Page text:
Thursday, April 26, 2012

An Accidental Journey, Part Two

I did say a couple of days ago, that I was going to let you know how Magdi has been. As you will recall in Part One, I said that Magdi had told me about Egypt's troubled political environment, long before the revolution there. Corruption and cronyism were the rule of the day in the Mubarak regime. A state of emergency had lasted for decades, in order for this dictator to hold power and he enforced  that with his military and security police.
When I first began to talk with Magdi, a group of young activists called 6 April had been planning protests against the government, demanding the state of emergency be lifted and elections held.
Magdi was attempting to help them organize, mainly through social media such as Facebook and Twitter. Mind you, that kind of activity could get a person in deep trouble with the government. Of course, this was news to me! All I knew of the politics there was that Egypt and Israel had a peace treaty. I am actually old enough to remember that piece of history forged by Carter, Sadat, and Begin. What I was clueless about was the internal state of Egypt. With a rapidly growing population and rampant corruption, the economy was suffering terribly and unemployment was very high. But, if one tried to affect political change, he could look forward to being arrested, with a lengthy jail sentence resulting, complete with torture. I will simply say that Magdi was more than a little familiar with this.
As these members of 6 April, most of them university students, began to hold their protests, I would ask every Sunday for my church to pray for them. I asked them to pray for Magdi, and anyone else working on behalf of human rights. I would then follow the reports in the Middle East news media, as here in the U.S., no one was paying attention. Student protesters were routinely beaten and arrested by the security police at these gatherings, though they were unarmed and demonstrating peacefully.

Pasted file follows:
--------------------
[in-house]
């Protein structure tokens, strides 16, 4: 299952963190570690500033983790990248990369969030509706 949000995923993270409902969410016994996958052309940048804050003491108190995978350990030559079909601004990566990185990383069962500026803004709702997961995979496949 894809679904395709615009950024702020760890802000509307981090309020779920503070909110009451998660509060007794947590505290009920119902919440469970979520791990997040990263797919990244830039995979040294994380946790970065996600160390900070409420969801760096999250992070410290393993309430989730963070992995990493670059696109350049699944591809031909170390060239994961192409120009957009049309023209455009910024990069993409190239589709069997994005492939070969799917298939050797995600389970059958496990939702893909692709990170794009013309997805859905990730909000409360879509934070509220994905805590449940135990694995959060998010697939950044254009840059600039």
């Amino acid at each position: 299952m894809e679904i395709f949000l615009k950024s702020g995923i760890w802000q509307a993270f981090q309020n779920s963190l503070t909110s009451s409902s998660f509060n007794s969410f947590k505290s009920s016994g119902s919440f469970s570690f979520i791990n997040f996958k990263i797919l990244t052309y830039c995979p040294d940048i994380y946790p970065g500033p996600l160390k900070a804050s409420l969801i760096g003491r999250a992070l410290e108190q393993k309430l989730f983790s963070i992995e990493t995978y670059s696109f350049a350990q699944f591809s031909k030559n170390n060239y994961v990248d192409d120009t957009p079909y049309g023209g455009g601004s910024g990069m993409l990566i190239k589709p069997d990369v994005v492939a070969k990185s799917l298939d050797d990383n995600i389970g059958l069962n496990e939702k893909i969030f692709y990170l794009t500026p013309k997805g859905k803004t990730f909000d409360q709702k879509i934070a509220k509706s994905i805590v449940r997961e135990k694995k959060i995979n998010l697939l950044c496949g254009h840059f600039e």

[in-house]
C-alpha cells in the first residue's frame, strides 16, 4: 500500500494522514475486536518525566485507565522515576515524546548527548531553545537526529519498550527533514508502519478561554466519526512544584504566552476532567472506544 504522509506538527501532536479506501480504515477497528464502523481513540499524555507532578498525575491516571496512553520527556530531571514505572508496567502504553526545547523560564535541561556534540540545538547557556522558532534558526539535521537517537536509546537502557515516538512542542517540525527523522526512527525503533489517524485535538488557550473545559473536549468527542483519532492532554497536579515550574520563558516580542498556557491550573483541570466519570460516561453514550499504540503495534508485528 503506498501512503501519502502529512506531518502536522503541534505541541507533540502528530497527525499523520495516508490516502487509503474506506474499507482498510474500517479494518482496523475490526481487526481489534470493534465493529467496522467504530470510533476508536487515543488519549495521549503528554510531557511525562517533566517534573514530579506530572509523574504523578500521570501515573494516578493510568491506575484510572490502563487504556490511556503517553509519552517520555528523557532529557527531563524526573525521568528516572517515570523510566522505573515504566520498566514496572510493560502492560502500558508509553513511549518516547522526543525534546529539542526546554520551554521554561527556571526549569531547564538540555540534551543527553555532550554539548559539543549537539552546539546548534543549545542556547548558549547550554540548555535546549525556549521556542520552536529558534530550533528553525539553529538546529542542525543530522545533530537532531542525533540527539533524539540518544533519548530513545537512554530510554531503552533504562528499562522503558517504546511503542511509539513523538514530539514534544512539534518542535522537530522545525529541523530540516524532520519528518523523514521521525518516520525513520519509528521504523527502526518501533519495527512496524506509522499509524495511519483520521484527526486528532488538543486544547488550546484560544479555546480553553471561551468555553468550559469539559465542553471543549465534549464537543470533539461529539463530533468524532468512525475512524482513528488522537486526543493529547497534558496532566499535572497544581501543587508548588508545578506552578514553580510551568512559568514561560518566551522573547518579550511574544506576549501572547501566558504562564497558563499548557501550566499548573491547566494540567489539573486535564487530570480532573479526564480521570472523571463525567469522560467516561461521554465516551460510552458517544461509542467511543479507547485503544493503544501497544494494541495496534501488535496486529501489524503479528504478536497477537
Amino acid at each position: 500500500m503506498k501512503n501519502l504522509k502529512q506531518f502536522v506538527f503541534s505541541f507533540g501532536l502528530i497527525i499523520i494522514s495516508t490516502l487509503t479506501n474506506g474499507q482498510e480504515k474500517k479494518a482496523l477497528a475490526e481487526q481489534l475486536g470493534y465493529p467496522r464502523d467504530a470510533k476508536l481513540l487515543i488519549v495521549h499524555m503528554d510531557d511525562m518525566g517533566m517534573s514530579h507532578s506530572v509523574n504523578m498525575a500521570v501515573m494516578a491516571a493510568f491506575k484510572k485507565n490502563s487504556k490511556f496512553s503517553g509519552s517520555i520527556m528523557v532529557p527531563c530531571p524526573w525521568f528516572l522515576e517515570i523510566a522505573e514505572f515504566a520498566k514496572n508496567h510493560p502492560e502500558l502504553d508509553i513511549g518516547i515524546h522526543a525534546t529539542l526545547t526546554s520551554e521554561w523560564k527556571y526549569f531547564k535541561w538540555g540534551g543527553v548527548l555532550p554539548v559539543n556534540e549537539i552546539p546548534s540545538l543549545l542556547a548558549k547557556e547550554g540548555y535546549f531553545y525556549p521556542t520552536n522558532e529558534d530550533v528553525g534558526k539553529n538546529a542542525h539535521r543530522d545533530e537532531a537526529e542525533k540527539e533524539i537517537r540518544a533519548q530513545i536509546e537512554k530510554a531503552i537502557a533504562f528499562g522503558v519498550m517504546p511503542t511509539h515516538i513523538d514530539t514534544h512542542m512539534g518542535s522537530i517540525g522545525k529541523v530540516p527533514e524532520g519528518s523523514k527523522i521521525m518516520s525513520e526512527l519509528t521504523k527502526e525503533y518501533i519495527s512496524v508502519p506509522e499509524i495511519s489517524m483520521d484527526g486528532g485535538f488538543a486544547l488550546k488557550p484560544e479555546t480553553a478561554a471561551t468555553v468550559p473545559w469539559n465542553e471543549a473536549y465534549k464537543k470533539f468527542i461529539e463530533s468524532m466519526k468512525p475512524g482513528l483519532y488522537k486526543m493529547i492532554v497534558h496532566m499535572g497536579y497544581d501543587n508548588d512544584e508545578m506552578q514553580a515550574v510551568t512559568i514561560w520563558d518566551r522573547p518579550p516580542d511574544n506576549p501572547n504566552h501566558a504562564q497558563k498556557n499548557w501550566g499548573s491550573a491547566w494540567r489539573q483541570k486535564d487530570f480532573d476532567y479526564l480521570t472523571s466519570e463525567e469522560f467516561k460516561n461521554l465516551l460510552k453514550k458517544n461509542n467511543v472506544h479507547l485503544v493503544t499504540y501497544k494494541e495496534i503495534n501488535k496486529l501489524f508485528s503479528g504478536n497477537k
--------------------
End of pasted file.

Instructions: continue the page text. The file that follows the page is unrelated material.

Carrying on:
Because of all this, when the "Arab Spring" erupted in Tunisia and quickly spread to Egypt, I was not all that surprised, and  in fact, I was delighted! Many people in America were baffled and crying that "Islamic extremism" was taking over in the region. Now, with part of the seats in the new parliament occupied by the formerly outlawed Muslim Brotherhood, hysteria about all of this has only increased in the West. We tend to forget how messy America's own revolution was, and the fact that the British most certainly thought us nothing but a rag tag bunch of armed extremists.
As for Magdi, he continues to struggle to make positive changes happen in Egypt. He was beaten last year by the police in a particularly bad incident, detained, and his cell phone confiscated to get rid of the video he had captured on it. Yet, as soon as his stitches had healed, he was back in Tahrir Square for another round. So it goes with my brother! I worry for his safety much of the time, but I am proud of him, as well. We are not able to chat  nearly as often as we used to. Even more rarely, we talk on the phone( he got a new one!). The situation in Egypt continues to be fluid and not really stable at this point. Some there have expressed to me that they are very frustrated. I remind them, though, how long America fought and then, how long it took to draft a working Constitution. Another full year went by after that before we had a Bill of Rights. So, I tend to be patient as I watch this play out and I still think there is great cause for hope. I believe Magdi sees it, too.
I smile as I write this, remembering something he said to me once. I always loved to tease him-it's a "sister thing". One day, I was hinting around,( not so subtly) asking if he had a lady friend waiting in the wings. He has never married. He said no, and we laughed. Then he said "I am married to Egypt".
It was a bitter sweet moment. I had mentioned more than once that I thought he should make a new life in America some day. He would say "maybe" or that he would "love to visit". But, on this day, there it was, in all its brutal yet tender honesty. He had a wife, or at least a mistress, keeping him there. Now, I knew her name and it was obvious he was going to love her, nurture and defend her, and never leave her. Yes, she is called Egypt, and her middle name is Freedom.


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